Blogging for logic // Religious assumptions

Greetings all!

I haven't posted on TA for a while but have been lurking the site and enjoying everyone's videos and blogs. Regrettably, my free time has been at a premium, and jumping in to discussions right at the deep end is what has ultimately suffered. That said, I've recently decided to try my hand at blogging as a stress outlet, and to put my usual ramblings and reactions into written words. My most recent posting was of a theological nature, so I figured I'd share it with my friends here on TA. I hope you enjoy it, and I do plan to continue blogging as often as I can, as I have founds it surprisingly enjoyable.


We've all come home to find religious materials stuffed in our front door or tucked next to the mailbox. Typically it's the usual Watchtower magazine or flyer. Well, now a semi-local evangelical Baptist church has gotten in on the act. Usually I just toss them in the pile of things to put in the recycling bin, but this one caught my eye. It wasn't the quality on the tract. Unlike the Watchtower books that are professionally printed, this one was a cheap photocopy on colored paper. It was much less wordy than the Watchtower books, so I actually did bother to read it in it's brief entirety. I did take notice of it's claim that it was making with loud certainty... and more importantly the address listed right on the back. So I decided to partake in the likely pointless activity of writing the pastor a letter in response. The following is that letter...



 Pastor Jeff,


I returned home from a long day of work Thursday to find one of your churches small blue fliers stuck in my door. I really wish your congregation didn’t blanket the area with these pamphlets, as the vast majority likely wind up in the rubbish bin. I can only hope that some were put in with the recycling collection like mine. But that isn’t the reason for this note. You see, the distributed paper included the wording “HOW TO KNOW 100% FOR SURE, WITHOUT A DOUBT, THAT YOU WOULD GO TO HEAVEN.” (Emphasis, yours.) However, there’s a problem with this claim. You claim that people can know “100% for sure”, yet is this really true? This claim is actually based on a few base assumptions, so you actually can’t be “100% sure”. Allow me to elaborate…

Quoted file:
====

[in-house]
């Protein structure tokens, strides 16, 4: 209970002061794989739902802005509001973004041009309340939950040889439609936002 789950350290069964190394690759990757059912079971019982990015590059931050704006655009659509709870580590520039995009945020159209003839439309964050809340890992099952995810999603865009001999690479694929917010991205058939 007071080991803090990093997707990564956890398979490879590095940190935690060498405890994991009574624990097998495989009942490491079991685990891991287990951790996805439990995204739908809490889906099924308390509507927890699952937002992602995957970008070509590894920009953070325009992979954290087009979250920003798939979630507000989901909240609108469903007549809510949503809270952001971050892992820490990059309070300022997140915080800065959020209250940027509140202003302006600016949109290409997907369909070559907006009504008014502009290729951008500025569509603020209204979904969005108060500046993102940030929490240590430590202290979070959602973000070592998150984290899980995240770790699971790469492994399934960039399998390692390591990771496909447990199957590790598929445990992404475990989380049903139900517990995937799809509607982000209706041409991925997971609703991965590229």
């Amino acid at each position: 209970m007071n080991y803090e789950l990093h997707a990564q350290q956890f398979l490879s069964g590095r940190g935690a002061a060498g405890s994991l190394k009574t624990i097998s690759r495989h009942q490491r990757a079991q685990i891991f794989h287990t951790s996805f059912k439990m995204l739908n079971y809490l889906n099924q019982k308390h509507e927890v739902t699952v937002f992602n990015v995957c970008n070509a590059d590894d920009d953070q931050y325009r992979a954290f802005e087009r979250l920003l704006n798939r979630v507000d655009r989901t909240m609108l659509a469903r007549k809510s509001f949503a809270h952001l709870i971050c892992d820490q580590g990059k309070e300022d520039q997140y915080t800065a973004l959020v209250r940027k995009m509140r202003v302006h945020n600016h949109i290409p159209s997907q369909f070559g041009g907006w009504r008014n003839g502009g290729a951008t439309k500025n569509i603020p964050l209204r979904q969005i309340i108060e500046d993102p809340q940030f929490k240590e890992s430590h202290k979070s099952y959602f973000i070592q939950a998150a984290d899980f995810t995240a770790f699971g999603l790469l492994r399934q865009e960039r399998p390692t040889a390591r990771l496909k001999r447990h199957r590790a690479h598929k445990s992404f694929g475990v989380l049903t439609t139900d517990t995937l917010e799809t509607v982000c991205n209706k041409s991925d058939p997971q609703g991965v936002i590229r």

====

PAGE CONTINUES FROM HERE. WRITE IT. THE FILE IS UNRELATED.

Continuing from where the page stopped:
Assumption 1) First you must assume that there is some sort of heaven or afterlife to even go to. Granted, only those who already believe in an afterlife will be interested in the information within your distributed pamphlet. Yet you must still assume that there is a heaven, as one has not been proven to exist, nor is there even evidence to exist that it does.


Assumption 2) Next you must assume that some sort of god exists. Just as with the assumption of heaven, you are forced to assume that there is a deity in control of this place and it’s rules for entry. Again, as with the afterlife, this has yet to be proven as true.


Assumption 3) After you assume that some sort of deity exists, you are left assuming that the god that you believe in is the correct god. Remember, there have been thousands of gods through the centuries. Deistic, monotheistic, polytheistic? Statistically, it is much more likely that you have chosen the wrong god (should one exist), since none have had their existence verified and proven.


Assumption 4) Now that you have your god picked out, you need to assume that the holly text attributed to him/her is an accurate representation of his/her true nature and requirements for entry into heaven. If the holly book is not an accurate representation, then quoting verses is of no use. Especially if the verses are inaccurate in their claimed desires of said god.